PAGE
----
Friday, 9 October 2015

Shardlow Friday 9 October 2015

Again we woke to a fine,sunny morning, it was misty first thing making the hedgerow look like it had Halloween decorations everywhere.DSCF0742

We were away at 9 30, a boat had gone by at 7 30 but we weren’t that keen to get away. Swarkestone lock was of course empty and a boat arrived below to come up, as he was single handing we did the work for him. Below the lock a Canaltime boat pulled away just ahead of us and we shared the next couple of locks together.
The steerer told me that he swaps his “Timeshare” in  to get a boat every October.

We met a lone canoeist coming towards us just after Western Lock, we were to see him again later in the day.DSCF0749  We continued on to Aston lock where a local boater was helping another Canaltime boat who was coming up. He told us of a boater who managed to leave Shardlow lock with all paddles up. I can only think they got confused and wound everything up instead of down. We did Shardlow alone as the others stopped for lunch and to fish for a while. You can see from this photograph what sort of day it was turning into.DSCF0750

We stopped below Shardlow Lock first to fill with water, then through the bridge to the moorings for lunch. After lunch we set off again just as another boat came down, we followed themDSCF0751 through the flood lock,no lights on today and then shared Derwent lock with them. We let them leave first as they were heading down to Nottingham where as we intended to turn up the Trent at Derwent Mouth as we have never done that before. There use to be a concrete horse bridge across the Trent to allow the horses towing the boats to carry on down stream. It was demolished several years ago and all that’s left is this little  DSCF0757 piece on the upstream bank. They did eventually build a new bridge but its not much good for its original purpose as its about 100 yards up the river. Its great for cyclists and walkers.DSCF0759The location of the new bridge can be seen on this shot from Google Maps, I have marked where the old one was in red.bridge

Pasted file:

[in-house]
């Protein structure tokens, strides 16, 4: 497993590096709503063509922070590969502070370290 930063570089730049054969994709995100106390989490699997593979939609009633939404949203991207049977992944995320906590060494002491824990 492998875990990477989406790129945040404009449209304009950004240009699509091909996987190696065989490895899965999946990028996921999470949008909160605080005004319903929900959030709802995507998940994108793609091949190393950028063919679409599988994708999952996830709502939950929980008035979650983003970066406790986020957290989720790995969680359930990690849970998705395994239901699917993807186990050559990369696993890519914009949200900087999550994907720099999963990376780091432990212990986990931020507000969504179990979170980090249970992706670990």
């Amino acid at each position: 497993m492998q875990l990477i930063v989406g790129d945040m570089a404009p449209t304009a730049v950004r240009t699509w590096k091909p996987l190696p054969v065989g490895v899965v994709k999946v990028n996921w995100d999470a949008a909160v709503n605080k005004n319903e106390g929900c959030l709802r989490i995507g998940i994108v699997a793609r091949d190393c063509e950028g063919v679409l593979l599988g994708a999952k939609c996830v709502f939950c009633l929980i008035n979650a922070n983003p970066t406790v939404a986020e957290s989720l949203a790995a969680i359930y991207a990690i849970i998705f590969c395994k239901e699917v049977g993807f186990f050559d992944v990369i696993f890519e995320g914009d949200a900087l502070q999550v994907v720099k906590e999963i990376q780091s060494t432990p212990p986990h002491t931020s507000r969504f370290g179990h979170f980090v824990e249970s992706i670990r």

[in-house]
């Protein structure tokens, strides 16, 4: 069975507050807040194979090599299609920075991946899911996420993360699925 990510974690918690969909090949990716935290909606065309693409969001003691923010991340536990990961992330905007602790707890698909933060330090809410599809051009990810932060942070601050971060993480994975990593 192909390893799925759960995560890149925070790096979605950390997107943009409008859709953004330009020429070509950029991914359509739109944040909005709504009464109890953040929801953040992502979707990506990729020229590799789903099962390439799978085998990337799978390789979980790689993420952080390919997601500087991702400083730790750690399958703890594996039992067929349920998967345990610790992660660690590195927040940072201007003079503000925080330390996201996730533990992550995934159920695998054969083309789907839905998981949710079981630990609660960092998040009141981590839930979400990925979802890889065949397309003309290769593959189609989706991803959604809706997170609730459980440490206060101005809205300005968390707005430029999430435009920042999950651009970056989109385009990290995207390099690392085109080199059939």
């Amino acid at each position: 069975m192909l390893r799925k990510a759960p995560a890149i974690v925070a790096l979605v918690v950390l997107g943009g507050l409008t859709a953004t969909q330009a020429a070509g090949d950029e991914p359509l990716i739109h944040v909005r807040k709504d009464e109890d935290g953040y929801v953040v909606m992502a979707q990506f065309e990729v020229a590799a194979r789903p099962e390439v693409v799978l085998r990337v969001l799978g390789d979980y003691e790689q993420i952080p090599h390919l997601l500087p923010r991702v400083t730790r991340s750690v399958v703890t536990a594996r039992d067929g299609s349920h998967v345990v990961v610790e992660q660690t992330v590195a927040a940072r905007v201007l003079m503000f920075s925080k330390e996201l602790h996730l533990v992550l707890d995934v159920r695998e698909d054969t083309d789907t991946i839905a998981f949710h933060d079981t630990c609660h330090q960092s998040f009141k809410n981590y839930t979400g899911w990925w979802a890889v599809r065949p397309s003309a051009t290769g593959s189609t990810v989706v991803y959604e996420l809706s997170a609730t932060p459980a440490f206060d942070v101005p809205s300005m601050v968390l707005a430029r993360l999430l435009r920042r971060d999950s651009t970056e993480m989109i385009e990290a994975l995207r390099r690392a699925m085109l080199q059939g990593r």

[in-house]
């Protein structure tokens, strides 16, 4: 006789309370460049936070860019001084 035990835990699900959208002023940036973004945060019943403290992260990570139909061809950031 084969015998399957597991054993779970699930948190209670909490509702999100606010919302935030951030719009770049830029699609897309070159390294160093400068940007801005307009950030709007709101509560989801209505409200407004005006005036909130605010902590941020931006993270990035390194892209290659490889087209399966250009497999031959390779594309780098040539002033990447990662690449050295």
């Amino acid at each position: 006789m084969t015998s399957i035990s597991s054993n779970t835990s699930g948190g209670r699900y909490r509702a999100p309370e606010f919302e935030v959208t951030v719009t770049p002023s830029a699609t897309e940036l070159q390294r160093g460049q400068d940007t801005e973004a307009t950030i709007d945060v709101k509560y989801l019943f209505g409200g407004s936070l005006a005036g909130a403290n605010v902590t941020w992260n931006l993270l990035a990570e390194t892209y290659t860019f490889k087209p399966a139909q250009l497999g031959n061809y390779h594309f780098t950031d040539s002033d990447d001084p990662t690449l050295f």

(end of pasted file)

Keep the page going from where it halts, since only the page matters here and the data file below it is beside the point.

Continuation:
We have not been up here before, there is not much to see other than a very small entrance to a large marina on the right just before you reach Cavendish Bridge. Part way up we met the canoeist again on his way back to Shardlow. He had been up the Trent and Mersey canal, carried his canoe to the river and then come down the river to rejoin the canal at Derwent Lock. It was 3 hours since we last saw him.

The guides all list this as the head of navigation but there are no signs to indicate this.DSCF0760 We went under the bridge and then just dropped back with the flow winding with our stern going towards the marina entrance. The river here was running at 1.2 MPH as measured on my Ipad, I don’t know how accurate they are. Coming back down stream I was doing well over 5 MPH with only moderate engine revs. All this with the river on a very low level according to the gauge below Derwent Lock.DSCF0766

We locked up through Derwent lock with yet another Canaltime boat. As we made our way passed Chapel Farm Marina we where aware of a plume of red smoke over in the distance. When weDSCF0777 enquired with one of the local boaters it turns out that this is where they dispose of out of date smoke flares, I don’t know if they dispose of rocket ones in the same way. We continued up the Trent and Mersey canal to moor for the night on the 48 hr moorings outside The New Inn where we went for dinner. I would not hesitate to stop here again with a nice meal and 6 beers on the pumps plus Cider from the barrel.

Today’s Journey map 03

10 miles 1 Canal, 1 River 1 junction 5 Locks, one twice in 5½ hours. Note how when on the Trent we doubled back on ourselves.

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